She went on to point out that United and Strong has been invited to speak at several local, regional and international forums which she has been a part of.
“While progress has been made in some areas, we still have a long way to go. I’m happy that both governments, both past and present, have acknowledged the need for more open dialogue on these issues and this is a step in the right direction,” St. Rose said.
As for negative experiences, she shared with the STAR: “I think I have had only one major negative setback. I was attacked via social media on Facebook by a co-worker of mine and a random person whom I don’t know. My co-worker attacked me at work and he went on social media saying bad things to me about my lifestyle and about gay persons. Also this other person attacked me very badly sending me threats. These were my most negative experiences but apart from that I am really happy that my positive experiences far outweigh the negatives, which is what I would want to happen.”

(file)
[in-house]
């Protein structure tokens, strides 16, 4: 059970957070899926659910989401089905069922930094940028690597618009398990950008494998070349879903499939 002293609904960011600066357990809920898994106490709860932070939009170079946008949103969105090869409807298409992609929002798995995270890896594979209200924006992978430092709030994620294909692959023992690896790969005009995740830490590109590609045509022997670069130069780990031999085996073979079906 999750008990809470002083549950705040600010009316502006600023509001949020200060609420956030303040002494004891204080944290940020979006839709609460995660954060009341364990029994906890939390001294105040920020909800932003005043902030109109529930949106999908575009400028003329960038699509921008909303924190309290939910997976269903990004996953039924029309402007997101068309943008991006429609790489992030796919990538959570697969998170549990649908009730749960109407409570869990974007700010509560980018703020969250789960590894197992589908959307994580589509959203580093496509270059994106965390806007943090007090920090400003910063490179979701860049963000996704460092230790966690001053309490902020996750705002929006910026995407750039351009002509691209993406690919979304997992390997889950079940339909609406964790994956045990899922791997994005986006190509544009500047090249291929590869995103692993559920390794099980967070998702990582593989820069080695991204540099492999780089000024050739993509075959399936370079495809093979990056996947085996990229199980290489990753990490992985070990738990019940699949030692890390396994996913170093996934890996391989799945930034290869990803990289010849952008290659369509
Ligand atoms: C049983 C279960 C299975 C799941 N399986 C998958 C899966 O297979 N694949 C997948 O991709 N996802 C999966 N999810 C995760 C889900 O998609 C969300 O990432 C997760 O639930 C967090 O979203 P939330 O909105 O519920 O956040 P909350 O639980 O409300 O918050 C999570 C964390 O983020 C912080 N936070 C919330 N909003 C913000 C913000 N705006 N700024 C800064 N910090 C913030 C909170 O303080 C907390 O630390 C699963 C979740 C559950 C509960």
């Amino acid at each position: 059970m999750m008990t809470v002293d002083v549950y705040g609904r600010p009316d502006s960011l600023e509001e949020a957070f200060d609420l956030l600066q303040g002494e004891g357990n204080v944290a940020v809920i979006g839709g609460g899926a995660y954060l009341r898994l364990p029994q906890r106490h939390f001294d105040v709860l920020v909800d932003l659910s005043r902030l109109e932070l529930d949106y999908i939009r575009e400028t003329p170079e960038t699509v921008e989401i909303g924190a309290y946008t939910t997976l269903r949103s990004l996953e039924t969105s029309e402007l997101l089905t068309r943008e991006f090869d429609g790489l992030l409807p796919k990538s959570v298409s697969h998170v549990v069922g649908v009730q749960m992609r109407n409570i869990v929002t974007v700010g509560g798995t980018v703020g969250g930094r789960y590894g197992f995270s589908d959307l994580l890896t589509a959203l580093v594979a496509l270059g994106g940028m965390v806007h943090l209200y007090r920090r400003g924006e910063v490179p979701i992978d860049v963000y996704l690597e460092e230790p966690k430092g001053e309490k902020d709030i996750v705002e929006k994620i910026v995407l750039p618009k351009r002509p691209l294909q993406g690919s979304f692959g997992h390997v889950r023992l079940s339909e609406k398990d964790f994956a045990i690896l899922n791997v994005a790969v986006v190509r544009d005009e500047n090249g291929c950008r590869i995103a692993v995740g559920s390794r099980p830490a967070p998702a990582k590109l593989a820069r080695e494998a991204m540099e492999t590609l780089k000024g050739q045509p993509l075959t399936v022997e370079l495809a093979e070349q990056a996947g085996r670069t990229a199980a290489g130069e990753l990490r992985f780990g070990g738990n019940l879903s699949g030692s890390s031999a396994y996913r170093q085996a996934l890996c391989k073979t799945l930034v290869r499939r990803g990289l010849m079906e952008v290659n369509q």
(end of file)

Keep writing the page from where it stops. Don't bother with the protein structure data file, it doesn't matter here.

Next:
When asked about what she ultimately hopes to achieve she told the STAR, “I hope to achieve true equality in Saint Lucia in the long run. My hope is also for the buggery law to be removed from our law books and that discrimination and stigma attached to the LGBTI community is no more.” She hopes for the powers which exist to pass a bill of gay rights locally, where LGTBI persons are equally recognized, where gender equality and sexual equality will be achieved.
“I believe we need to move with the times and progression of this world,” she admitted. “I know that we are a very Christian nation but we must be able to separate church and the voice of the people, especially the minority groups. I would love to be the first openly gay politician, as I strongly believe that my purpose in life is to serve, as I am very passionate about the rights of persons and I have developed a love for politics.” Having said this, St. Rose is confident that she is well on her way to accomplishing her dream.